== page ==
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    Re: Ratio of variances
    From: Greg Rudzinski
    Date: 2018 Nov 3, 03:40 -0700


    I do averaging of index error using the horizon , Sun , star, or planet every time the sextant comes out of the box. Averaging of timed observations using a properly adjusted metal sextant is I think extra work if aboard a ship or on a small craft in good weather. If using a plastic sextant then averaging of sights would be advised. Plastic is not as stable or consistent as metal when exposed to temp changes or hand squeezing. Accuracy is improved with all sextants if three bodies are observed with 120 degrees of azimuth separation or four bodies with 90 degrees of azimuth separation. Systematic errors are equal and opposing. If altitudes are roughly the same then arc error is also equal and opposing. The size of the plotted square or triangle is of no consequence. I like sight reduction methods that use the DR/GPS position as an assumed position so that gross mistakes can be caught. Frequent gross mistakes can then be identified and guarded against on subsequent observations.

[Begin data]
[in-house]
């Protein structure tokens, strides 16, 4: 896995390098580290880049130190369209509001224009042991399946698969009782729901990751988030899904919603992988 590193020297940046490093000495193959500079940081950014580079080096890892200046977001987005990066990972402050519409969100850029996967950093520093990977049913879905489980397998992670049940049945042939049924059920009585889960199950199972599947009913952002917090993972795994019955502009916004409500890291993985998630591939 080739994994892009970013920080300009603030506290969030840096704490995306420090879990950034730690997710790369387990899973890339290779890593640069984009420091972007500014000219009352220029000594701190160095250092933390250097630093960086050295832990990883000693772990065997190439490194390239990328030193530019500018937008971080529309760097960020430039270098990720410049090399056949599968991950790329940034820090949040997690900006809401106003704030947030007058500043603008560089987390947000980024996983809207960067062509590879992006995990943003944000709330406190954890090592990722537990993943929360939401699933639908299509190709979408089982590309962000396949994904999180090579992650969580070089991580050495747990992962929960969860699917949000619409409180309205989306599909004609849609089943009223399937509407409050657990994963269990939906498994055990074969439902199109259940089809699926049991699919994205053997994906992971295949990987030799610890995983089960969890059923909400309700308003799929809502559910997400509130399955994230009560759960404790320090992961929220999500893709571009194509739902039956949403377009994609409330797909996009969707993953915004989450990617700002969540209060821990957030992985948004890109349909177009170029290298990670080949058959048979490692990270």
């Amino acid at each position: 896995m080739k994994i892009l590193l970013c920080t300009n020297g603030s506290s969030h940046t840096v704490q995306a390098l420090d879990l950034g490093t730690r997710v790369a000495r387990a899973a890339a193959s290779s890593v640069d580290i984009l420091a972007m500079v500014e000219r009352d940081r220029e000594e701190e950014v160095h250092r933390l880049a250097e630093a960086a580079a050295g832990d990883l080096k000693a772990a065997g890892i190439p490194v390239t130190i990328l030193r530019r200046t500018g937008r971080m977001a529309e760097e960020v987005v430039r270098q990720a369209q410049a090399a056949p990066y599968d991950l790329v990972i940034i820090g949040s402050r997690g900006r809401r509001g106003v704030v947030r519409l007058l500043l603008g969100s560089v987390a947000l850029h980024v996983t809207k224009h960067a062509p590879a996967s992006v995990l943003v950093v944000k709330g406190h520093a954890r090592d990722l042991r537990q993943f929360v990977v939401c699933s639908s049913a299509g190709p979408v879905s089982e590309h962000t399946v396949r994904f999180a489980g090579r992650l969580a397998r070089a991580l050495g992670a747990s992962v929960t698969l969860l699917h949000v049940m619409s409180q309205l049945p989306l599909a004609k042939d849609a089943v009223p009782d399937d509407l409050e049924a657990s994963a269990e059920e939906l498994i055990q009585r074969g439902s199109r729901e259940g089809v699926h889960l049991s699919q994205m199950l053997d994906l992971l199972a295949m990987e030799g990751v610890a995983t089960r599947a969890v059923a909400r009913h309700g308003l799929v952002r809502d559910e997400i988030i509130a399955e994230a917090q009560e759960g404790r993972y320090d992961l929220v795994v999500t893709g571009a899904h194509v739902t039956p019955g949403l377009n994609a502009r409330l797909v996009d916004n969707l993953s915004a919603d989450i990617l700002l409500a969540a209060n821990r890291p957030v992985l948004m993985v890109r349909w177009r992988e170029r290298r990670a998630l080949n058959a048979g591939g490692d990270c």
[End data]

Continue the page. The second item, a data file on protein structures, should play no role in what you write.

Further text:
Greg Rudzinski

    From: Bill Lionheart
    Date: 2018 Nov 2, 07:40 -0700

    Can NavList members give a practical example where you might take sights for three or four bodies (average of several sights for each) and suspect that one of them is say half (or some other fraction) as accurate as the others?

    If you shot the moon, and two stars for example which do you think would be most accurate? Or maybe the horizon in one direction was a bit less distinct?

    I am mainly thinking of examples to give in a talk or article where the readers might not be so familiar with Celestial Navigation. I simply dont have the practical experience, but I am guessing if you have done fixes every day on a voyage, especially checking against GPS, you'd get a pretty good idea of the standard deviation?

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